Exchanges are history
One of the biggest contrasts for trading in 2069 is the decline of the major stock exchanges around the world. London and New York are no longer known for their stock markets, because all trading is carried out between two parties on a blockchain network. Cryptocurrencies facilitate this global network of buyers and sellers, having replaced all fiat currencies.
The dominant cryptocurrency and blockchain network is called D3 – the ‘D’ standing for dollar and the ‘3’ representing the three most commonly traded fiats at the time of its introduction (the US dollar, the euro and the Japanese yen). D3 is used for almost all international trade including transactions for stocks and other markets.
Countries also have their own individual cryptocurrencies, which enables them to retain some control over monetary policy. These cryptocurrencies can be exchanged and traded in much the same way as they are on the present-day forex market.
Trades take place instantly
The widespread use of blockchain means that the shares of startup companies can trade on the same platforms as well-established businesses, something which is not possible on 2019’s exchanges with their listing requirements. Similarly, ownership of almost every good is recorded on the blockchain, making them instantly tradeable in much the same way.
What’s more, traders can barter via the D3 network to exchange goods and services without cryptocurrency tokens. Any good or service can be traded for another, so long as both parties agree to the trade. This has been enabled by software referred to as smart contracts which automatically record, verify and enforce the negotiation and terms of a sale on the blockchain network. Smart contracts execute the agreement as soon as the conditions of the trade are met, eliminating the delay and expense involved in completing a deal manually – as well as any risk of counterparty default.
Traders can customise their position size
When trading derivatives in 2069, traders can customise their position size to their exact specifications and requirements – down to 0.000001 of one D3. This helps traders manage their risk more effectively with smaller deal sizes. This has been especially well-received by day traders and scalpers, who can place a higher volume of much smaller trades thanks to the advances in computing algorithms.
Adding to this, traders can speculate on the prices of a much-expanded range of assets – anything, in fact, that is traded via the D3 network. For instance, traders can speculate on the prices of second-hand consumer electronics just as easily as the prices of major companies’ shares.
Could this really happen?
With time travel known to disrupt the space-time continuum, our experts look at how likely it is that these events will come to pass…
The view from 2019
It may sound like lofty thinking, but the introduction of a global cryptocurrency and mainstream adoption of blockchain could be closer than we think.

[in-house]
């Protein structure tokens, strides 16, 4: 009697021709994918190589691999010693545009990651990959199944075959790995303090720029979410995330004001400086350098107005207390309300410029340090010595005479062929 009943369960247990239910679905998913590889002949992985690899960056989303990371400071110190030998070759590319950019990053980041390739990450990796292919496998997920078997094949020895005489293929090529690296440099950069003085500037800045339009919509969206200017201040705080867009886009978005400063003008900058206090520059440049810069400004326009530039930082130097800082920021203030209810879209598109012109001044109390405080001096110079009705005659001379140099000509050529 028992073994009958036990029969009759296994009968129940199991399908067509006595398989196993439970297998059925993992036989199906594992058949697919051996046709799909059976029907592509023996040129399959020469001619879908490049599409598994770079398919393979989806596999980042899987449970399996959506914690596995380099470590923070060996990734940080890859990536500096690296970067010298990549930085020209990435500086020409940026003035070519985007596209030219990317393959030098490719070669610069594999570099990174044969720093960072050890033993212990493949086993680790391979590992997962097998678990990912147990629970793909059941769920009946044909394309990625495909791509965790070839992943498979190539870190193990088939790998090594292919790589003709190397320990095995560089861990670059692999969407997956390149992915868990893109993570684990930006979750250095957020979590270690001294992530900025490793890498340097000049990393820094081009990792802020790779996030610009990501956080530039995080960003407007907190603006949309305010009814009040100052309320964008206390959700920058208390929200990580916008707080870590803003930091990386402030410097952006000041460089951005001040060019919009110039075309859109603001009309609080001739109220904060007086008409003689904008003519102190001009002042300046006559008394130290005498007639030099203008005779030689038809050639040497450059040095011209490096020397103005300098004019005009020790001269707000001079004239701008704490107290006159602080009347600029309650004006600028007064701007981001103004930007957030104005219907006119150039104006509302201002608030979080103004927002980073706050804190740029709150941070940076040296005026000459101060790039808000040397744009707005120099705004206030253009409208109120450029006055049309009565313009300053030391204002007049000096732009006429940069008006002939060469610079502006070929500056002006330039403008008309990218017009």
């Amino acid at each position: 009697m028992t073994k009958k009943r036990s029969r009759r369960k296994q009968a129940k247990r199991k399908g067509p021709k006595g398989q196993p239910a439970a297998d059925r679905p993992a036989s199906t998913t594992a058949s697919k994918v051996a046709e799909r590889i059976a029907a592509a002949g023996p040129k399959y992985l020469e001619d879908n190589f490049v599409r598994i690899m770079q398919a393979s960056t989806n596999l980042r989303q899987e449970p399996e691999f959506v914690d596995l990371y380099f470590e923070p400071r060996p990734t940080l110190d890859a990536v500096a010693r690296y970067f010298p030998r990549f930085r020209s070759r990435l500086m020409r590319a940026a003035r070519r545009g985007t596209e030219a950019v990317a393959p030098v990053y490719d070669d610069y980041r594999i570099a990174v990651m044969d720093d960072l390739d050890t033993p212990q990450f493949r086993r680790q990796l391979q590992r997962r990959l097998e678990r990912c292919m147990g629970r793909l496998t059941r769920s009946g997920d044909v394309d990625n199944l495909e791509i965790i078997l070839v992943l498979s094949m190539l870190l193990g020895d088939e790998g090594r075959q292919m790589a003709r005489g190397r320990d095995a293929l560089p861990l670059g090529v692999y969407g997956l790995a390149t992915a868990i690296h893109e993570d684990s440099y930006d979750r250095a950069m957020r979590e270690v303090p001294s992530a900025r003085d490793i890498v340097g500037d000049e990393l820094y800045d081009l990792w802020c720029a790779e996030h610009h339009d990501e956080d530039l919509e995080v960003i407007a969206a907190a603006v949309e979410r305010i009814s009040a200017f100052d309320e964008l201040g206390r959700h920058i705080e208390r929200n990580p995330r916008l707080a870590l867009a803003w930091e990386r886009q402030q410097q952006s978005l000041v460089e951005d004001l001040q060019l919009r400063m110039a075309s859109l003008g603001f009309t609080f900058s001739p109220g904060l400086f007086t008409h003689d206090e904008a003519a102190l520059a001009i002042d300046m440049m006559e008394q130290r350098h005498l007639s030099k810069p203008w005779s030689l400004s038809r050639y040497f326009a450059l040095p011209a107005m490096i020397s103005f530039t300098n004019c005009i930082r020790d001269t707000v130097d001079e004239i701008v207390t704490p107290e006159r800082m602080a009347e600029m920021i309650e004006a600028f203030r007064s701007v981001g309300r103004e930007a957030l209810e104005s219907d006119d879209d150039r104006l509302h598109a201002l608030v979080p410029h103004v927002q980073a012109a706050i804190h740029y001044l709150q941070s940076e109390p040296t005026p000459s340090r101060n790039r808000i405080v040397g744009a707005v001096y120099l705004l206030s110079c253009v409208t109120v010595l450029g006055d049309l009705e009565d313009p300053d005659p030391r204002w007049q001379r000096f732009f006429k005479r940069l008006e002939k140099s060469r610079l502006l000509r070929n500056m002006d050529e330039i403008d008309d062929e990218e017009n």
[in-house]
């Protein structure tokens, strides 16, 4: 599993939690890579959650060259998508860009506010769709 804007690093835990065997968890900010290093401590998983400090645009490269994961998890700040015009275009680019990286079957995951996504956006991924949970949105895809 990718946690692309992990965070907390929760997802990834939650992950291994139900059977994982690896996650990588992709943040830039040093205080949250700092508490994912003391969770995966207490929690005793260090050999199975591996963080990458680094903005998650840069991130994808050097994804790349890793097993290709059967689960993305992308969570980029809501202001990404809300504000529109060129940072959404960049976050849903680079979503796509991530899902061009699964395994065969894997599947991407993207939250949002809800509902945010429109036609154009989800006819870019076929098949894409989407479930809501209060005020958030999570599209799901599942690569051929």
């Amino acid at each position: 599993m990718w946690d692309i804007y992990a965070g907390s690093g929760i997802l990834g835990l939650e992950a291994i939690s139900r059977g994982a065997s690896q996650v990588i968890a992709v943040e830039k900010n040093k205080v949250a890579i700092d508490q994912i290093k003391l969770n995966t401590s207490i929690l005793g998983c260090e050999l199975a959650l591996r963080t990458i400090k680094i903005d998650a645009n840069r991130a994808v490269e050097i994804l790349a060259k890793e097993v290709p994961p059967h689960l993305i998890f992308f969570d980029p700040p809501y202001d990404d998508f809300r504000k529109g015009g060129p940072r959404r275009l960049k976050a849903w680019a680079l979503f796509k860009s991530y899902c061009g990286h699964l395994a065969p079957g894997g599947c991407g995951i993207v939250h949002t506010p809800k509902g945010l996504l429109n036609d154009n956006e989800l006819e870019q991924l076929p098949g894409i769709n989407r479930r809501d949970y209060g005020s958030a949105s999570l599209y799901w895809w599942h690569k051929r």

Through cryptocurrencies such as bitcoin, ripple and litecoin, blockchain is already being used to store transaction data in secure, transparent and readily-available databases. Additionally, a number of cryptocurrency networks are already powering smart contracts and decentralised apps (‘dapps’) – including Ethereum, NEO and EOS.IO – suggesting that the popularisation of blockchain and cryptocurrency trading accounts may not be too far away.
Moreover, the concept of a global currency has been around for a while, with suggestions including the Geary-Khamis dollar – an international dollar which would slowly phase out all modern-day fiat currencies and disrupt traditional forms of forex trading. However, one of the main stumbling blocks will be the adoption of cryptocurrencies – particularly at a global level – as it is thought by many commentators that a universal global currency would be detrimental to the economic self-determination of sovereign nations. As a result, the idea that a global currency will one day replace all other currencies is often hotly debated in economic circles.
For this reason, the most likely path to this version of the future would see countries adopt individual cryptocurrencies and use a global coin – such as the hypothetical ‘D3’ – as a bridge for international trade. In many respects the US dollar is already used as a global currency for commodities trading, so the implementation of a global cryptocurrency would, at the very least, be analogous to the current system.
Cryptocurrencies are not legal tender currency and the trading of derivatives on Cryptocurrencies are currently not covered under any regulatory regime in Singapore. Consequently, investors should be aware they may not have the full protection offered by the Securities and Futures Act (Cap. 289). Please ensure that you are fully aware of the risks and if in doubt consult an independent financial adviser. For more information on Cryptocurrencies, please refer to the following website for more information: MoneySense - Virtual Currencies.